# Time Complexity For Ruby Developers

When we talk about time complexity in computer science, the first thing that we programmers mention is Big O notation which specifically describes the worst-case or best-case scenario. We use it to describe the execution time required or the space used (e.g. in memory or on disk) by an algorithm. It’s interesting because it helps us see why a particular algorithm or program may be slow & what can we do to make it faster. We need to know first what is slow & what is fast. For instance, Is sorting 1 million numbers in 150ms (milliseconds) slow or fast?

#### Big O Notation and Complexity

Big O Notation tells us how complex is an algorithm depending on what we feed it. The important thing to understand with the Big O notation is that it only cares about the worst case scenario.

Here are a few examples of different complexities.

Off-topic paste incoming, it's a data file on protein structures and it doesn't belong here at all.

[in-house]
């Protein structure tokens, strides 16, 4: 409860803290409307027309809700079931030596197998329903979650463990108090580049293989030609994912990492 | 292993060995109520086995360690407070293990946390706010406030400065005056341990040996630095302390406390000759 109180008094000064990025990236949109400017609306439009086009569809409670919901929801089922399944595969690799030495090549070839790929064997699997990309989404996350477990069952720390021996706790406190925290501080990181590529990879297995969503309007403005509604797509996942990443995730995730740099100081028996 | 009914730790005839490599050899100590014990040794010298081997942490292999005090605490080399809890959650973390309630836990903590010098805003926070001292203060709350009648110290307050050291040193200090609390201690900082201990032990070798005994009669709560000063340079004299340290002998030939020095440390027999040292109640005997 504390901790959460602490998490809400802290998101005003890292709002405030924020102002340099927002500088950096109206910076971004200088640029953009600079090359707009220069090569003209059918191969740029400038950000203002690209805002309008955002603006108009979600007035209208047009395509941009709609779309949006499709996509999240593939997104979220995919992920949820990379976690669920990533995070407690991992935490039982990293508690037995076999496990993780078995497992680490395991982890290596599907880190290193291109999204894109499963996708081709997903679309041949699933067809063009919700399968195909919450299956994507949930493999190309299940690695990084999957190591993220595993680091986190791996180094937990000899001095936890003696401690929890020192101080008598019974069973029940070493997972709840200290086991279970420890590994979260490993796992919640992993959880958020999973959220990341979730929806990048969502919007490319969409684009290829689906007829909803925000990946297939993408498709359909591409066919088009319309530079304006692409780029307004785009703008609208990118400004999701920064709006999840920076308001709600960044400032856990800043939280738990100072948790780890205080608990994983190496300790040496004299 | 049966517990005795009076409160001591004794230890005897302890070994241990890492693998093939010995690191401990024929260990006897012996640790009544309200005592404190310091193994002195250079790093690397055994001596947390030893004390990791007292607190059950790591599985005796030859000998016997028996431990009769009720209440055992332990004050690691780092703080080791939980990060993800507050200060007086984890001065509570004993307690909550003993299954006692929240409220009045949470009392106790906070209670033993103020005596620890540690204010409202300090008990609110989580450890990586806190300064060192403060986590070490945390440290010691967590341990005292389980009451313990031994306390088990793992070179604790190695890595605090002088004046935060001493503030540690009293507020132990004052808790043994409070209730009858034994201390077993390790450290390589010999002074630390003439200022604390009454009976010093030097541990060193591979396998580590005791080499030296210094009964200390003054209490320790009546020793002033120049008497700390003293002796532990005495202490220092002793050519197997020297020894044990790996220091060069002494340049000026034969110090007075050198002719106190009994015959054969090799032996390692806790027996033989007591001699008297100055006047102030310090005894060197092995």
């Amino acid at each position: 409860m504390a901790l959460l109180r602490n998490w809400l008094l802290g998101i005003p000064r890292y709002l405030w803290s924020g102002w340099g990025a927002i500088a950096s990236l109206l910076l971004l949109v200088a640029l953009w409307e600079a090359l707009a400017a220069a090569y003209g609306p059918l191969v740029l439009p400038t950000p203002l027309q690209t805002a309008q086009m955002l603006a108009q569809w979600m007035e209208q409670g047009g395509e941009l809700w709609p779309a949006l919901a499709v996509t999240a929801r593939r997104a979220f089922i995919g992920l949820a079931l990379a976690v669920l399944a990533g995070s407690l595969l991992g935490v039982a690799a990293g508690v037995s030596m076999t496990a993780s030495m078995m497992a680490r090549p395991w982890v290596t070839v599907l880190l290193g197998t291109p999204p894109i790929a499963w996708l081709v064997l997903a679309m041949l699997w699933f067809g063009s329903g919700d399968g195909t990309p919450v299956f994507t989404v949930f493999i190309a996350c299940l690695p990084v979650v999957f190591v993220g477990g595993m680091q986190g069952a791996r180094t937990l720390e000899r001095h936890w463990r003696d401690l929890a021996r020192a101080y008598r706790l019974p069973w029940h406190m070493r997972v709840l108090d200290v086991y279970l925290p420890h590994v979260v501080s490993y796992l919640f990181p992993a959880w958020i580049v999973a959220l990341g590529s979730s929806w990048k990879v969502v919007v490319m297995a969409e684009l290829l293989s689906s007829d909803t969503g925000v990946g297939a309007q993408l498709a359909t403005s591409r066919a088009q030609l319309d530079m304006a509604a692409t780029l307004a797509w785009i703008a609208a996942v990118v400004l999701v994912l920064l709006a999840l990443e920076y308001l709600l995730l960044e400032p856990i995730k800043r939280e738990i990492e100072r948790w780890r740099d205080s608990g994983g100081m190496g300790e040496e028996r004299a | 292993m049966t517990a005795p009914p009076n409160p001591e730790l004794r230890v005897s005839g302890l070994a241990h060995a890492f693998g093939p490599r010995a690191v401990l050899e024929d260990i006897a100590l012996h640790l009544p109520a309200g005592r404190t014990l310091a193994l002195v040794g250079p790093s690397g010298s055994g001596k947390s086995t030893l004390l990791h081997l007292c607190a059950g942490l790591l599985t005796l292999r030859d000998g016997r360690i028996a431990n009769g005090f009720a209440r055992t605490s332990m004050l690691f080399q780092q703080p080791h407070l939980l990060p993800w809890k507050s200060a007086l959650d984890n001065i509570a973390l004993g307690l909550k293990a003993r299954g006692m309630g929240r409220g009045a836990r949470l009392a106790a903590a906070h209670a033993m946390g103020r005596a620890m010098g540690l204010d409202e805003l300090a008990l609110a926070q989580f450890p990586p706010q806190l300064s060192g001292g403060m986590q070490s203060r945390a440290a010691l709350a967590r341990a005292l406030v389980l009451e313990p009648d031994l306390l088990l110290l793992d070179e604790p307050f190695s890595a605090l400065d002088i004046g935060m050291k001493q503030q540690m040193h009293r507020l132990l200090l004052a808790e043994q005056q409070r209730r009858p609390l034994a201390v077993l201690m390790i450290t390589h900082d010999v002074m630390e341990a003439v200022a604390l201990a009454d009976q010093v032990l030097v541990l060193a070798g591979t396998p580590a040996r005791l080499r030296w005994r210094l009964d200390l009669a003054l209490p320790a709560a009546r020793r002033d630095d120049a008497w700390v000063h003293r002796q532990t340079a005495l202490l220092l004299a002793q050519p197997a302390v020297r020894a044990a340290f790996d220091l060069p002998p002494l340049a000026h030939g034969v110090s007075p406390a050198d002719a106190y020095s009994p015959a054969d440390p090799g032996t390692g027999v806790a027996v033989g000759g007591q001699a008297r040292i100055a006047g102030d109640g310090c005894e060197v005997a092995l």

With Big O notation we can classify algorithms according to their performance.

##### O(1)

O(1) represents a “constant time” algorithm. That means that the algorithm will always take the same time to finish its work, regardless of how much work it has to do.

``````def first_element_is_red?(array)
array =='red' ? true : false
end
``````
##### O(n)

O(n) means that the execution time of an algorithm will grow linearly depending on the input size.

``````def contains?(array, value)
array.each do |item|
return true if item == value
end
false
end
``````

Here the Big O only cares about the worst case, right? In this example, we could find the value in the first iteration… or not find it at all, which would be the worst case. That’s why this algorithm has a complexity of O(n). Here’s a table:

Notation Name Description
O(1) Constant Always takes same time
O(log n) Logarithmic Amount of work is divided by 2 after every loop iteration (binary search).
O(n) Linear Time to complete the work grows in a 1 to 1 relation to input size
O(n log n) Linearithmic This is a nested loop, where the inner loop runs in log n time. Examples include quicksort, mergesort & heapsort